Monday, August 5, 2013
The story is interesting, too, and Grell gets a lot right. He establishes Oliver Queen (he's never really called Green Arrow in Grell's comics except on the covers) as a character outside of his superhero identity, an aging radical who still holds on to some of his idealism, as he wonders what he should be doing as he gets older. Grell also does a great job of setting up the romance between Ollie and his longtime girlfriend Dinah Lance, AKA Black Canary. The love and tenderness and emotional connection between this pair are richly developed in their scenes together. Probably the high point of the series is the moment when Ollie, feeling old and wanting to start a family, asks Dinah to have a child with him — her devastating response is framed by Grell in one of his hyper-realistic panels, her sad face highlighted by the bold, photo-like styling of this panel.
That emotional richness is one reason why it's such a shame that Grell ultimately can't think of anything better to do besides falling back on the clichéd old trope of having the hero's girlfriend kidnapped, tortured and sexually assaulted, causing him to go on a revenge quest. The fact that the damsel-in-distress here is herself a hero with a long history in the DC universe only makes it worse; Dinah, of all people, shouldn't be relegated to woman-in-refrigerator status, a mere victim to spur on her man's violence, especially since elsewhere Grell does so much more with these characters and their relationship. There's something shallowly "dark" about all this implied rape and sexualized violence, a sense that the series is just trying to respond to the era's imperative to make every hero grittier and more violent. Moreover, such excess isn't necessary: the series is most "mature" when it candidly deals with the main characters' feelings for one another and their conflict over starting a family, not when it resorts to shock-value violence and sexual torture. There's a lot to like here, in the gorgeous art and the compelling characterization — of Ollie, Dinah and also the new character Shado, who would become very important to Grell's GA — but the more violent and sexualized moments too often feel forced and unnecessary.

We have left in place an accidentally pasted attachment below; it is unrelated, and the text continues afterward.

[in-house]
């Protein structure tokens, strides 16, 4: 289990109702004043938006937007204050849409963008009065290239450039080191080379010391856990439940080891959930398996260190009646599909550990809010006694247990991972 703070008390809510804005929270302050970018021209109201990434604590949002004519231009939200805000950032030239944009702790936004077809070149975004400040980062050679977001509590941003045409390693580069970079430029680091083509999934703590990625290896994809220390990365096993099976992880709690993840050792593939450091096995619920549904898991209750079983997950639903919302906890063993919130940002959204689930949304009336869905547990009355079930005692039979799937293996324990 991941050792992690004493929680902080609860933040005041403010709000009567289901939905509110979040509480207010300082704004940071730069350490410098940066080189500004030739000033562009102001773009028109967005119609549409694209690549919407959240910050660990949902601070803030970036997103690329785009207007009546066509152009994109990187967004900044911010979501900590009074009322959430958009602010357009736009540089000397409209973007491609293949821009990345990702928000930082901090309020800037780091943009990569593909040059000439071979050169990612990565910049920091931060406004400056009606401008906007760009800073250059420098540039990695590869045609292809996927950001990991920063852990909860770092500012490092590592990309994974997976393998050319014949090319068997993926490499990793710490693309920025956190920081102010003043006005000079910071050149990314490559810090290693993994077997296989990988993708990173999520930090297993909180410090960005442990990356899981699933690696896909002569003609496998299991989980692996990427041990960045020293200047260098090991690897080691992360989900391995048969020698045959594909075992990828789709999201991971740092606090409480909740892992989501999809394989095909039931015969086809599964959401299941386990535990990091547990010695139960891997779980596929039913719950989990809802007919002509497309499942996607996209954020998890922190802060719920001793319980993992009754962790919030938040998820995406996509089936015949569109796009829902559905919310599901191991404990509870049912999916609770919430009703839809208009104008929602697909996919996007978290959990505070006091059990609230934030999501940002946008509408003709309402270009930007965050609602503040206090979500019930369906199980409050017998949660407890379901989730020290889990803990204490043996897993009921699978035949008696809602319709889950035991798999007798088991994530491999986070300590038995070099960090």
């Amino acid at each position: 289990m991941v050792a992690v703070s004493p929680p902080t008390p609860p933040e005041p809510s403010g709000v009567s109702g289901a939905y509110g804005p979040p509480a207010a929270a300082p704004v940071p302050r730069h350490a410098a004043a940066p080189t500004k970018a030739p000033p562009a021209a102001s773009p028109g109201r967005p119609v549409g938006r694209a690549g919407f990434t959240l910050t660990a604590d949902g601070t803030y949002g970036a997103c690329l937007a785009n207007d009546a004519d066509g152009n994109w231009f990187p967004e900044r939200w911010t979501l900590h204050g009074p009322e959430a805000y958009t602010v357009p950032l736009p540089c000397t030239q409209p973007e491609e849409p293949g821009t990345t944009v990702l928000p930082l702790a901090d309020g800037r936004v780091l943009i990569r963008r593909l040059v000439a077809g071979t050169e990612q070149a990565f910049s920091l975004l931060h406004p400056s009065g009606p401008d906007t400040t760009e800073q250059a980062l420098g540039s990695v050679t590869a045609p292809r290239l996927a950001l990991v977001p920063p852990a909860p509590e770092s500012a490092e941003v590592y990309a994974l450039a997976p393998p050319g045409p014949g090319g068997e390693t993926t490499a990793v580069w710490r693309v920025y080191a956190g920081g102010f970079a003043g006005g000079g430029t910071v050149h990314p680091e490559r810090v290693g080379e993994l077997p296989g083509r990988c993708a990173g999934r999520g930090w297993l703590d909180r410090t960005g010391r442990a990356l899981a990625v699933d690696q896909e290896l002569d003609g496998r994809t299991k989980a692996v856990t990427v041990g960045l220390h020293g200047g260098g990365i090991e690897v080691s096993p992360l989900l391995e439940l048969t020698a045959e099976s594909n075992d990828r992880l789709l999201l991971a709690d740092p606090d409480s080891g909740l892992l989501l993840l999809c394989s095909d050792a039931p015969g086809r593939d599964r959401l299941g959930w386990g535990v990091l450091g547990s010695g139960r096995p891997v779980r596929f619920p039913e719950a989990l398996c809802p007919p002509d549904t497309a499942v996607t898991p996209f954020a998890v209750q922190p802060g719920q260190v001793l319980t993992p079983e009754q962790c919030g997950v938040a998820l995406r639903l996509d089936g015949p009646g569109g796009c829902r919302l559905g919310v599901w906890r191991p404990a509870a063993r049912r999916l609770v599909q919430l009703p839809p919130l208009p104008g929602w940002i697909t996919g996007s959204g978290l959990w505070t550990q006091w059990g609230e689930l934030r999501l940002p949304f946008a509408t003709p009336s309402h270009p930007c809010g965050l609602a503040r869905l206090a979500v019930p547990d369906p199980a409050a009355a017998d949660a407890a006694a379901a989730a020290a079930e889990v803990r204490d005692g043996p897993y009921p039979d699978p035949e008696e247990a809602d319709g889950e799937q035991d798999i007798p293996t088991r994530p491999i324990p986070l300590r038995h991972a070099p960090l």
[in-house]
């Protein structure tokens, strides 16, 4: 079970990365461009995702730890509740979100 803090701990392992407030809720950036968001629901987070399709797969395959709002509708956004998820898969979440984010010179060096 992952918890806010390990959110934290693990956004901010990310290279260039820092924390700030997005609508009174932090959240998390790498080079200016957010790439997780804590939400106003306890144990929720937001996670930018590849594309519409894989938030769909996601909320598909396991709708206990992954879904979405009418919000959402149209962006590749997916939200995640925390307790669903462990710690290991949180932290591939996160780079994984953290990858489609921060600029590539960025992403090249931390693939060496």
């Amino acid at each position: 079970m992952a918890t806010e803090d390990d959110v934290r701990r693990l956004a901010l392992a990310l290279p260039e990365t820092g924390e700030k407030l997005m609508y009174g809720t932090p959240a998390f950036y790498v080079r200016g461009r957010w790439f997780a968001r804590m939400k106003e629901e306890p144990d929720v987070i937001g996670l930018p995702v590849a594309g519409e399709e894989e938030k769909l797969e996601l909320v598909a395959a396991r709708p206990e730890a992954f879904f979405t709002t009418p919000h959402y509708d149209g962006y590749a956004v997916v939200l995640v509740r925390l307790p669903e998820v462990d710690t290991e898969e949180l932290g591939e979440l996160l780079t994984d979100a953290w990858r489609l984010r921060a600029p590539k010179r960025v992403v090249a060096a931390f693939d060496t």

Moreover, the first 34 issues or so provide a nice arc and a nice resolution to some of the issues raised by Longbow Hunters — notably, a sequence that mirrors the one where Ollie rescues Dinah, except with her taking the active role this time, thereby neatly calling back to the earlier scene and this time letting Ollie know how it might have felt for Dinah to be the helpless victim being rescued by him. There's also the heartbreaking scenes that follow this rescue, when Ollie and Dinah decide they might want to start a family after all. And then, well, it all goes off-track.
The subsequent "Black Arrow Saga" is promising but doesn't live up to its potential, sacrificing drama and action to introduce the annoying new character of Marianne and her especially annoying accompanying narrative boxes. Then Ollie goes off on his own for a year, wandering the world through a series of dismally boring and predictable adventures. When he gets back, it's not much better, and except for the inevitable appearances by Shado, who shows up about once a year for a four-part arc, the series trods through one forgettable two-parter after another. There are especially abysmal stories that riff on various pop culture touchstones, like clumsy takes on Shane and Cat People. There's a very odd story about the death penalty that ties itself into moral knots trying to deal with this issue in the context of a vigilante hero who has at times killed those he felt deserved it.